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Tensions over food safety threaten TTIP, and perhaps soon CETA

Reuters reports, “Europe’s reluctance to buy hormone meat or genetically modified food from the United States has exposed an ‘enormous gulf’ that threatens [the Transatlantic Trade and Investment Partnership between the U.S. and the European Union]. …Even animal welfare is sensitive in a proposed accord where both sides would recognize each other’s standards to oil the wheels of commerce. Europeans said they consider U.S. standards concerning the slaughter of animals as being far lower than in the EU.”

Last October, the European Parliament environment committee expressed concern about the regulatory harmonization needed for this TTIP deal, including in the areas of genetically modified organisms and the washing of poultry for sale. In short, the report said:

  • Genetically Modified Organisms: “Whereas the EU employs the precautionary principle and a thorough risk assessment process in determining which GMOs are allowed on the market, regulators in the US assume that GMOs are ‘substantially equivalent’ to their non-GMO counterparts and allow them on the market without a distinct regulatory regime.”

  • Poultry pathogen reduction treatments (PRTs): “While both parties possess comprehensive regulations overseeing the production and processing of poultry, since 1997 the EU has held that only water may be used to wash poultry carcasses for sale on the European market, whereas the U.S. allows its processors to use a number of different PRTs – including chlorine dioxide.”

In this context, Europeans should be aware of the high level of regulatory integration between Canada and the United States, including in the area of agriculture and food.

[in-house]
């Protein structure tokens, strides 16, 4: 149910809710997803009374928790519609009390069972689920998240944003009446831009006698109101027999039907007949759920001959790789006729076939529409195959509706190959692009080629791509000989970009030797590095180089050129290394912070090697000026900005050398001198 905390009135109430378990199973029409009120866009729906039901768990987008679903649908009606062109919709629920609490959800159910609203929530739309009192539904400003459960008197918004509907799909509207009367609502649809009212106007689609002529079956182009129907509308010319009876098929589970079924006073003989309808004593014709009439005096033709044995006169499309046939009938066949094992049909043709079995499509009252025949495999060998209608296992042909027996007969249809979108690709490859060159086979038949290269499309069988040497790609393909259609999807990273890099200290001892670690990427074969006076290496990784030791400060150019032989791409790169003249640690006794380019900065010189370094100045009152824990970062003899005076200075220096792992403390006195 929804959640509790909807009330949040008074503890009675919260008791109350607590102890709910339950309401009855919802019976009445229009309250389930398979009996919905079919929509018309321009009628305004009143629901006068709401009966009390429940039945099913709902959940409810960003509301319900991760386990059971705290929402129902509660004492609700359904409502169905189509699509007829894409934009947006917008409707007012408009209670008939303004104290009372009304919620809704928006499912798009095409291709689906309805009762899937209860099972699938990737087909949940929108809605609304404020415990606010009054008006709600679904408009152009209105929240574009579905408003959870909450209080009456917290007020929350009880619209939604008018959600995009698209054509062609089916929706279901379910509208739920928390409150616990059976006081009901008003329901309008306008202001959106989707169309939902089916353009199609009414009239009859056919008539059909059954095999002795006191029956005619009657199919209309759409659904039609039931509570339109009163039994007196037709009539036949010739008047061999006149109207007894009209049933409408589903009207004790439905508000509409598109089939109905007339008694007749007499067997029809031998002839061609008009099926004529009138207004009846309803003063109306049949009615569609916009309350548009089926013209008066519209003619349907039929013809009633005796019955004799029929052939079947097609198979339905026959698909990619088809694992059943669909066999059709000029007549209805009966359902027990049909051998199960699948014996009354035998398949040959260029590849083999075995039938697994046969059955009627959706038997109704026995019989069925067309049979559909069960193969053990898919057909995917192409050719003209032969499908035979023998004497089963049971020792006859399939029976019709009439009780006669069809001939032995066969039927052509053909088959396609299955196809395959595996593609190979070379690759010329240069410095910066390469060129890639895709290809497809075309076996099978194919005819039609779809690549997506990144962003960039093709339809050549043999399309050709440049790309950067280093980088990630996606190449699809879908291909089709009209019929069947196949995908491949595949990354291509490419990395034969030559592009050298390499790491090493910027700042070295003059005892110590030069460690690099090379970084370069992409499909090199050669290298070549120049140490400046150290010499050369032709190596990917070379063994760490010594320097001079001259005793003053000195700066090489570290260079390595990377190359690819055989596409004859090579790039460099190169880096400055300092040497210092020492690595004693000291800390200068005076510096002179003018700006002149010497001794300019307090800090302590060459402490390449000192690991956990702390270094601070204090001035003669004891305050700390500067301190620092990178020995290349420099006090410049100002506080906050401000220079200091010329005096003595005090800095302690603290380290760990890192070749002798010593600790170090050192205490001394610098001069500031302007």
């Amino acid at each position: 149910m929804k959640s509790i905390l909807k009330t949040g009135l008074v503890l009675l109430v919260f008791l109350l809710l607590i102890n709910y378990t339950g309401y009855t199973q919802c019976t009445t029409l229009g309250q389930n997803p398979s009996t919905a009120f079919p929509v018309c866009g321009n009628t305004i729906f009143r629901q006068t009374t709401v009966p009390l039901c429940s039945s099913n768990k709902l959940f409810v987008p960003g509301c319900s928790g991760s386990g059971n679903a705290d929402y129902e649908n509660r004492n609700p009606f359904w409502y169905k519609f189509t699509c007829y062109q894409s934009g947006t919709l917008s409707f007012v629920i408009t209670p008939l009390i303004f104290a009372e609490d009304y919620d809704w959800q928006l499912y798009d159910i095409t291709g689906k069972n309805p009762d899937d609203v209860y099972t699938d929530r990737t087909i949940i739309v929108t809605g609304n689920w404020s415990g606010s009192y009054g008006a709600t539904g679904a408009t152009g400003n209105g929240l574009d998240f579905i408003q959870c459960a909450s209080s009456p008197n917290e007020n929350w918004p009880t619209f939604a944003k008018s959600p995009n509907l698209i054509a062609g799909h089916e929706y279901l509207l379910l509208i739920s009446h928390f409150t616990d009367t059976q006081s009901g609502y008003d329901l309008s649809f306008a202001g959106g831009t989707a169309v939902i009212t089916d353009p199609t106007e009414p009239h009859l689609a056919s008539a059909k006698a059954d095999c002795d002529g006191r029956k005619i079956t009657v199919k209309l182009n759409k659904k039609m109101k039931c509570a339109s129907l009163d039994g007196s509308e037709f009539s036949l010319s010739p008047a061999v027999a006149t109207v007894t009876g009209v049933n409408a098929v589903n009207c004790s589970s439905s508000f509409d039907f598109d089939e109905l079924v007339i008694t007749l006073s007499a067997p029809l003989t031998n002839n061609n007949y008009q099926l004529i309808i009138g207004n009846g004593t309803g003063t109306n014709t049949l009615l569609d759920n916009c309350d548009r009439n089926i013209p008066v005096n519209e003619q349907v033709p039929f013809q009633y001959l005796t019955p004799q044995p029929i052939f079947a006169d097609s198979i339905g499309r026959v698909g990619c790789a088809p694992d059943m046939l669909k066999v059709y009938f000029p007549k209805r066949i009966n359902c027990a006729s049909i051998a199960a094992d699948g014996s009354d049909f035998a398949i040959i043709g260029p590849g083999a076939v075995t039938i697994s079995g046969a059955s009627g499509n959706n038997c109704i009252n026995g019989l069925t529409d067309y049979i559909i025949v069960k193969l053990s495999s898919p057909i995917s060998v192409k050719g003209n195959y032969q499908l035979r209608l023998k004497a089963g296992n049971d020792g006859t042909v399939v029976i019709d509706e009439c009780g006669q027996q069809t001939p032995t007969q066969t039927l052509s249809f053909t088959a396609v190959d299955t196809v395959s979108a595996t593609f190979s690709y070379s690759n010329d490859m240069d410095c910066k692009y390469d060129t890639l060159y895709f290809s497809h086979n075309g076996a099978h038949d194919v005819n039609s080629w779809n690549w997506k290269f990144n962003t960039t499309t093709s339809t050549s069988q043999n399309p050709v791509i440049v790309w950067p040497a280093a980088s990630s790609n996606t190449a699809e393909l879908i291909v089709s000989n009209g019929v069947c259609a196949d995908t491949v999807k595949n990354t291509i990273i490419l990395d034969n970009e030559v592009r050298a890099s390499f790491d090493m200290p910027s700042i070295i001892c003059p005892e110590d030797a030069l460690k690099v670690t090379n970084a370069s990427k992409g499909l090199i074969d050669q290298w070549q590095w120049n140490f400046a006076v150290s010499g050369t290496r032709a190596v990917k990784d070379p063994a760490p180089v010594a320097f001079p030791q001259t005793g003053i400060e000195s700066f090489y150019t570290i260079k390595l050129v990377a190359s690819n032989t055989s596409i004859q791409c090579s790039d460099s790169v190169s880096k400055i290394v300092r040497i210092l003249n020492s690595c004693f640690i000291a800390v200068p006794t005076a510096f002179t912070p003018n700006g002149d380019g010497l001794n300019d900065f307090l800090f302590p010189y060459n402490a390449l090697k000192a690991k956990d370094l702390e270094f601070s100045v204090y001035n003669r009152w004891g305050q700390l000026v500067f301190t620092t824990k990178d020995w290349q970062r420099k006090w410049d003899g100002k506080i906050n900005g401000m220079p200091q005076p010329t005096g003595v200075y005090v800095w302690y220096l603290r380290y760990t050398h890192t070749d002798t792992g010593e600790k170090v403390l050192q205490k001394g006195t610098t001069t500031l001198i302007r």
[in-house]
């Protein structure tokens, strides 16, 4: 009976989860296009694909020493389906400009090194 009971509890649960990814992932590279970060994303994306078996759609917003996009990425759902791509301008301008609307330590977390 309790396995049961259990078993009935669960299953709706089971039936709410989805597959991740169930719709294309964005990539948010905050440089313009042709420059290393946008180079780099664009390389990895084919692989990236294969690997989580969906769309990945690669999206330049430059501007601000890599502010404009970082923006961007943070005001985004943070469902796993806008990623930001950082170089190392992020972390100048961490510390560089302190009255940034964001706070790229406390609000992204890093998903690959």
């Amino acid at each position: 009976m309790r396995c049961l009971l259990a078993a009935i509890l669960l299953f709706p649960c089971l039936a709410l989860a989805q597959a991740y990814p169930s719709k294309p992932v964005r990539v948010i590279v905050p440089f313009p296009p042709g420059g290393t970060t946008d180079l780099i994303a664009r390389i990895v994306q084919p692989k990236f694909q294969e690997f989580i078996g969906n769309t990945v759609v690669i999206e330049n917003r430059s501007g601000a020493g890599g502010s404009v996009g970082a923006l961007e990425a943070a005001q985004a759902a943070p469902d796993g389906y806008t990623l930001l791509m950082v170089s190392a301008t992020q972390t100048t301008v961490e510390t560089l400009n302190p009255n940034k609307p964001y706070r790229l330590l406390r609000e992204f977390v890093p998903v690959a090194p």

And they should be aware that U.S. corporations have been seeking even further integration. In April 2011, Maclean’s magazine reported that the Beyond the Border consultations in the U.S. received submissions from “the biotechnology industry association [which] asked that both countries adopt ‘consistent science-based processes that would significantly decrease the time required for authorization of biotech crops and their products’… [and] several U.S. agricultural groups asked for harmonization of the maximum permissible pesticide residue levels for produce.”

We know too that on the controversial issue of genetically modified salmon that an Agriculture Canada memo has stated, “If the product enters the U.S. market before it is approved to enter the Canadian food supply, it could result in bilateral trade complications. Canadian importers would need to ensure that any salmon or salmon product brought to Canada does not contain illegal GE salmon. Given the complexity of supply chains – particularly for processed foods – this could be difficult… We want to work closely with the U.S. to ensure our approval processes for GE animals complement one another and that we avoid any potential bilateral complications. Canada-U.S. regulators work closely together on an ongoing basis, but perhaps there is merit in seeking specific opportunities for them to meet and talk about GE animals.”

Council of Canadians chairperson Maude Barlow also writes about the deep integration between Canada and the U.S. in her book Too Close for Comfort: Canada’s Future within Fortress North America, particularly in the section titled “Food Safety at Risk” on pages 168 to 172.

The Reuters article notes, “Tensions over food, which have bedeviled many trade talks around the world, risk eroding already fragile public support for a deal that proponents say would increase economic growth by around $100 billion a year on both sides of the Atlantic…. What little awareness there is about the Transatlantic Trade and Investment Partnership could be distorted by anti-globalization protesters, EU ministers have warned.”

“Negotiators aim to finalize a deal by the end of this year.”

Further reading:
Food dye warning labels and CETA